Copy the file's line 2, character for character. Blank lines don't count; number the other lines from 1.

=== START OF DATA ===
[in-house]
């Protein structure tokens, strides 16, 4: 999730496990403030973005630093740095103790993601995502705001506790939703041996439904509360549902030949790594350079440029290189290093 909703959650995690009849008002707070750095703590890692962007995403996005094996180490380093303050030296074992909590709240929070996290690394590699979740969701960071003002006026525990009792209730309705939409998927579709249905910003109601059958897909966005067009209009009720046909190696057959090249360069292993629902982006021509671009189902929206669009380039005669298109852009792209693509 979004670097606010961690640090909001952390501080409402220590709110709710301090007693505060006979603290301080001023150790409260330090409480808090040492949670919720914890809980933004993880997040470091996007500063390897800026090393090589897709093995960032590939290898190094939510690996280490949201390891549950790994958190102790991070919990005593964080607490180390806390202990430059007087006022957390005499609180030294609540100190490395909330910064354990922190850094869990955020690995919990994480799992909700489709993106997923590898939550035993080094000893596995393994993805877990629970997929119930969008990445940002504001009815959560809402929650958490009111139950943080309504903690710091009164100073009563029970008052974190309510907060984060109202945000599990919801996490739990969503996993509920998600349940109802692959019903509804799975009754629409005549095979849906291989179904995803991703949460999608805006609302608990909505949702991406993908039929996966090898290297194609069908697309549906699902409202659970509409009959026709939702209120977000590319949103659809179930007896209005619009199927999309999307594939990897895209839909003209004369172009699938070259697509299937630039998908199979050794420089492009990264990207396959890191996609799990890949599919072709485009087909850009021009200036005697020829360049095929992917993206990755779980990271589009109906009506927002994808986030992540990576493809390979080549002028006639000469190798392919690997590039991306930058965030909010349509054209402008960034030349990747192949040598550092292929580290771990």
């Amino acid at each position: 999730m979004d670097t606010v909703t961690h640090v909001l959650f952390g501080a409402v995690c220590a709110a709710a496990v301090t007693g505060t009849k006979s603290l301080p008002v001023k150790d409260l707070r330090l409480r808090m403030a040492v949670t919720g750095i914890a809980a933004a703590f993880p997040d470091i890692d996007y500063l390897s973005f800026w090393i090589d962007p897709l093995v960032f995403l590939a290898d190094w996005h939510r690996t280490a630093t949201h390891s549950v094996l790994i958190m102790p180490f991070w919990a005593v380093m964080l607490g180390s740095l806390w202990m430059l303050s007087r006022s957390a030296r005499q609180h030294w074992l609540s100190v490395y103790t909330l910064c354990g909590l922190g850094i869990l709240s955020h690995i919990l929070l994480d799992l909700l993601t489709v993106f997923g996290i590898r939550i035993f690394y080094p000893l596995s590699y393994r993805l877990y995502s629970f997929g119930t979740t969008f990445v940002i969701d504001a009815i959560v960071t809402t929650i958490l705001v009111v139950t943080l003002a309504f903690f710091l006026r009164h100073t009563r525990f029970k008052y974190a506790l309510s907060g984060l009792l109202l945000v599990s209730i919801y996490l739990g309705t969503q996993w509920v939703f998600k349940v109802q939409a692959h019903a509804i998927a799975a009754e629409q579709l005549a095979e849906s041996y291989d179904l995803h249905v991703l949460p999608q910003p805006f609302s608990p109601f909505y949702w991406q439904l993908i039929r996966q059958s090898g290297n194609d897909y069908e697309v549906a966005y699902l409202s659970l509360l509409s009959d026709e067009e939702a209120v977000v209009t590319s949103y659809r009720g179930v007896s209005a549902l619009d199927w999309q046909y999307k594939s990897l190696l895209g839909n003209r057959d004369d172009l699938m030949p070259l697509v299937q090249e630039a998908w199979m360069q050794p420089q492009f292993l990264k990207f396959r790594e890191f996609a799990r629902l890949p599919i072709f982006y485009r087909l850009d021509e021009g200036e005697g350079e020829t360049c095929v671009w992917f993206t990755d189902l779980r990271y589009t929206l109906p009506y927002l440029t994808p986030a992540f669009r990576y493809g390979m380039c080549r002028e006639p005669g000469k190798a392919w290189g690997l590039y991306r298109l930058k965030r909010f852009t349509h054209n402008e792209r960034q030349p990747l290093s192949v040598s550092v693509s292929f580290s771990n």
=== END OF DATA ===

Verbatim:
């Protein structure tokens, strides 16, 4: 999730496990403030973005630093740095103790993601995502705001506790939703041996439904509360549902030949790594350079440029290189290093 909703959650995690009849008002707070750095703590890692962007995403996005094996180490380093303050030296074992909590709240929070996290690394590699979740969701960071003002006026525990009792209730309705939409998927579709249905910003109601059958897909966005067009209009009720046909190696057959090249360069292993629902982006021509671009189902929206669009380039005669298109852009792209693509 979004670097606010961690640090909001952390501080409402220590709110709710301090007693505060006979603290301080001023150790409260330090409480808090040492949670919720914890809980933004993880997040470091996007500063390897800026090393090589897709093995960032590939290898190094939510690996280490949201390891549950790994958190102790991070919990005593964080607490180390806390202990430059007087006022957390005499609180030294609540100190490395909330910064354990922190850094869990955020690995919990994480799992909700489709993106997923590898939550035993080094000893596995393994993805877990629970997929119930969008990445940002504001009815959560809402929650958490009111139950943080309504903690710091009164100073009563029970008052974190309510907060984060109202945000599990919801996490739990969503996993509920998600349940109802692959019903509804799975009754629409005549095979849906291989179904995803991703949460999608805006609302608990909505949702991406993908039929996966090898290297194609069908697309549906699902409202659970509409009959026709939702209120977000590319949103659809179930007896209005619009199927999309999307594939990897895209839909003209004369172009699938070259697509299937630039998908199979050794420089492009990264990207396959890191996609799990890949599919072709485009087909850009021009200036005697020829360049095929992917993206990755779980990271589009109906009506927002994808986030992540990576493809390979080549002028006639000469190798392919690997590039991306930058965030909010349509054209402008960034030349990747192949040598550092292929580290771990």